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June 02, 2016
Establishing Digital Trust: 4 Tips for Balancing Security and Innovation
By: David Hoff

Establishing Digital Trust

Cloud, social and mobile technology have radically disrupted the way organizations engage with customers by allowing for stronger, more intimate interactions. And for the innovative companies driving this type of digital disruption, building trust is the key to reaping the benefits that come from this new level of intimacy.

Customer Relationships Depend on Trust
As is the case with any relationship, your organization’s ability to effectively engage with customers hinges on trust. In today’s world, where digital channels reign supreme, this trust applies to customers accepting that any given channel (be it a mobile app, a social network, an online community, a phone conversation, etc.) is a secure place to communicate, that your company will be able to keep any communications private and that your company isn’t abusing or overreaching when it comes to accessing personal information.

Everyone is Responsible for Building Customer Trust
In today’s cloud-driven engagement environment, trust is an integral part of the user experience. As such, the responsibility for building it extends far beyond the technology professionals who develop and maintain these engagement channels. Every team and department that touches an engagement stream needs a shared understanding of the key elements that contribute to user trust. It’s a critical component in balancing the innovation that comes with exploring new platforms and the security required by customers.

Innovation and Trust Create a Push-and-Pull Relationship
While rapid innovation can make it more difficult to build trust as customers might be wary of new channels, slowing down is not always an option. On the other hand, those same customers don’t want a stagnate experience. However, moving forward without customer trust isn’t an option either. This dynamic creates an interesting push-and-pull relationship.

One area in particular where we’re seeing this tug-of-war play out today is in the retail industry. According to recent research from Accenture, while U.S. shoppers do want a personalized experience, complete with real-time promotions and offers, they’re reluctant to share certain types of information (such as location and browsing history) that are often required to create a truly personalized experience.

4 Tips for Building Trust While Continuously Innovating

If building trust while innovating is a something of a struggle, how can you find the right balance? The following four points are a good place to start as you develop new engagement channels and evaluate new functionality or use cases for existing channels:

  1. Don’t Boil the Ocean
    Too frequently, companies will fall into the trap of asking for every piece of information possible. However, it’s important to step back and think about the ramifications of and actual need for what you’re asking. For example, does your mobile application really need full access to a customer’s location or address book? Does your online chat capability really need a customer’s address and phone number? All of this is incredibly personal and sensitive data, and asking for access to it can give the wrong first impression. In any situation, trust is something that’s developed over time but can be easily lost in an instant.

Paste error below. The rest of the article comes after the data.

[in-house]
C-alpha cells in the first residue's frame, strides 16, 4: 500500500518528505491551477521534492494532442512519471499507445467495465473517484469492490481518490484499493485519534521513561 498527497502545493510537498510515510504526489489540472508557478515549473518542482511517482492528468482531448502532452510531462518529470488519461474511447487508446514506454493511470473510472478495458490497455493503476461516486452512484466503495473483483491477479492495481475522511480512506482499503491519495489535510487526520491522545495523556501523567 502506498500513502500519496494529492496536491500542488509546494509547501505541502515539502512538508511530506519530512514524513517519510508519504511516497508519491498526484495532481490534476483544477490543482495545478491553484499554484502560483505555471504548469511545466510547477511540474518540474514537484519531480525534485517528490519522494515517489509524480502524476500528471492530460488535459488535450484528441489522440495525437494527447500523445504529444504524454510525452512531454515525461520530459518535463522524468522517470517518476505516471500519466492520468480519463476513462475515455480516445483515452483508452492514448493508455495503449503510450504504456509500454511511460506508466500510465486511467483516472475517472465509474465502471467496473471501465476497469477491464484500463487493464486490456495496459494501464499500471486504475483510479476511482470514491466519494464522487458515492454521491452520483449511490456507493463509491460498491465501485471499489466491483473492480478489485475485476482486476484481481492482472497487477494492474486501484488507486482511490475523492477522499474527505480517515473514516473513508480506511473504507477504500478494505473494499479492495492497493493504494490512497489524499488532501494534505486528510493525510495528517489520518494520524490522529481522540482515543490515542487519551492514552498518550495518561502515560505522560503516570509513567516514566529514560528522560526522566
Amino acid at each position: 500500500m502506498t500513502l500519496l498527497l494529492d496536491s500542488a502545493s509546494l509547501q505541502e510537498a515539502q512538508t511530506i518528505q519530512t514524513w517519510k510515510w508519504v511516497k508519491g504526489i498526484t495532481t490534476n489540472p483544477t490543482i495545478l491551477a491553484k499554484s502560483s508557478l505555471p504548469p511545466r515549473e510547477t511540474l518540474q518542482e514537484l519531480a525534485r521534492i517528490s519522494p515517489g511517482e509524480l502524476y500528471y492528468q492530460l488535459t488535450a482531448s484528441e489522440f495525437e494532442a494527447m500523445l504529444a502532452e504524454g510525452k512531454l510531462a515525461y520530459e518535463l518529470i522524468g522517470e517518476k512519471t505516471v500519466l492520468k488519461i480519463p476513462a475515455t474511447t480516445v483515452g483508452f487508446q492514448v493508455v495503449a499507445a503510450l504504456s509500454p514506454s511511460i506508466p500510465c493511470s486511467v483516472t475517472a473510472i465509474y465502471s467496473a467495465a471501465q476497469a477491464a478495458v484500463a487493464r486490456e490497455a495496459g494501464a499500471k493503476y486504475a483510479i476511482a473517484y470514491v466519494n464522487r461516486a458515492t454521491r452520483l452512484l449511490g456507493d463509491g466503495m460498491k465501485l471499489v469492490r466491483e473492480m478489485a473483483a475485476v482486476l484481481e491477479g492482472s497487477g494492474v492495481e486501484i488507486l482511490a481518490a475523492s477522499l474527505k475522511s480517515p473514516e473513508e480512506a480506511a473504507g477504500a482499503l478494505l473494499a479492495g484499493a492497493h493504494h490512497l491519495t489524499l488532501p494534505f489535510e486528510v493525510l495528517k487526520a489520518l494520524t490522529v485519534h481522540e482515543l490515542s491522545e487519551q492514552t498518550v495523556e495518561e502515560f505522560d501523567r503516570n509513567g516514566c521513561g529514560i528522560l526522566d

2. Over-Communicate
    In some cases, you might find that you really do need access to personal data like a customer’s email address or credit card number. When that happens, it’s important to clearly communicate to customers what data you need to access, why you need that access and how you’ll use it and the information that comes from it. For example, if you want people to join your online community through their Facebook accounts, you need to explain what that means (i.e., will it allow your company to then send invites, posts and messages to other people?). It’s important to go the extra mile by explaining the scope and usage of access in plain English and by providing an option to cancel that access at any time.

  3. Make Sharing Worthwhile
    Again, while you don’t want to overreach when it comes to collecting data from customers, in many cases you will need that data to properly engage with users and fully solve their problems or provide added value. When that happens, though, you need to make sure that you use the information customers share in a manner that provides genuine value for them in return. At the end of the day, people will weigh what they want to give in terms of what they’ll get in return.

  4. Become an Active Participant
    Traditional approaches to engagement get flipped on their heads when it comes to new digital channels like social, mobile and communities. Today, customers expect engagement to be a two-way street and they expect your company to be an active engager. For example, you might consider thoughtfully replying to comments in your community or on your social profile. Doing so can help you better understand user sentiment and create a responsive support system on which customers know they can rely. As a result, this type of participation can help further both innovation (by giving you direct access to a feedback loop) and trust (by demonstrating your support and transparency to customers).

Remember: Innovation Without Trust Won’t Go Very Far

Innovation is critical to staying competitive, especially in the current cloud-based, digital landscape. But this innovation means nothing if it causes you to lose the trust of your customers. As a result, you need to balance these two factors so that they move forward hand-in-hand.

Security and integrations are different in the cloud. This opens a new window.

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